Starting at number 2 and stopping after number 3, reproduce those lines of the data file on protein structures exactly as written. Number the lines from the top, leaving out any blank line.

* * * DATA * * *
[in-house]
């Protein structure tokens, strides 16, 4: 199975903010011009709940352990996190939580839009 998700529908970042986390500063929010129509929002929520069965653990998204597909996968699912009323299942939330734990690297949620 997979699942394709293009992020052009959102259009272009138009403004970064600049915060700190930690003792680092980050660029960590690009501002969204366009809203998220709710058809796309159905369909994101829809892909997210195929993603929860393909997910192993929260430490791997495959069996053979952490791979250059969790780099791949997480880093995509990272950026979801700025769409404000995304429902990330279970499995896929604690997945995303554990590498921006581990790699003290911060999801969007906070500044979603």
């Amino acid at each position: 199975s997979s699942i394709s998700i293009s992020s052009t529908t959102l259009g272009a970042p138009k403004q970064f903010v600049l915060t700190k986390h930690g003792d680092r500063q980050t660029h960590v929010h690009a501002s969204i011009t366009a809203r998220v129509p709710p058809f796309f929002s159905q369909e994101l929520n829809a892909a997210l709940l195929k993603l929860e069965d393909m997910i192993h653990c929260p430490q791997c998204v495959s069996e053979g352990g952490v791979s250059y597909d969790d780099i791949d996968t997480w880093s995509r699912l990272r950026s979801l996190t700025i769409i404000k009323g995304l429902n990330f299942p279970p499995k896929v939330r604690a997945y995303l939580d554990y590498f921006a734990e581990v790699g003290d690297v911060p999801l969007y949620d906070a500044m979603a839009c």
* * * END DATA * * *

């Protein structure tokens, strides 16, 4: 199975903010011009709940352990996190939580839009 998700529908970042986390500063929010129509929002929520069965653990998204597909996968699912009323299942939330734990690297949620 997979699942394709293009992020052009959102259009272009138009403004970064600049915060700190930690003792680092980050660029960590690009501002969204366009809203998220709710058809796309159905369909994101829809892909997210195929993603929860393909997910192993929260430490791997495959069996053979952490791979250059969790780099791949997480880093995509990272950026979801700025769409404000995304429902990330279970499995896929604690997945995303554990590498921006581990790699003290911060999801969007906070500044979603």
């Amino acid at each position: 199975s997979s699942i394709s998700i293009s992020s052009t529908t959102l259009g272009a970042p138009k403004q970064f903010v600049l915060t700190k986390h930690g003792d680092r500063q980050t660029h960590v929010h690009a501002s969204i011009t366009a809203r998220v129509p709710p058809f796309f929002s159905q369909e994101l929520n829809a892909a997210l709940l195929k993603l929860e069965d393909m997910i192993h653990c929260p430490q791997c998204v495959s069996e053979g352990g952490v791979s250059y597909d969790d780099i791949d996968t997480w880093s995509r699912l990272r950026s979801l996190t700025i769409i404000k009323g995304l429902n990330f299942p279970p499995k896929v939330r604690a997945y995303l939580d554990y590498f921006a734990e581990v790699g003290d690297v911060p999801l969007y949620d906070a500044m979603a839009c």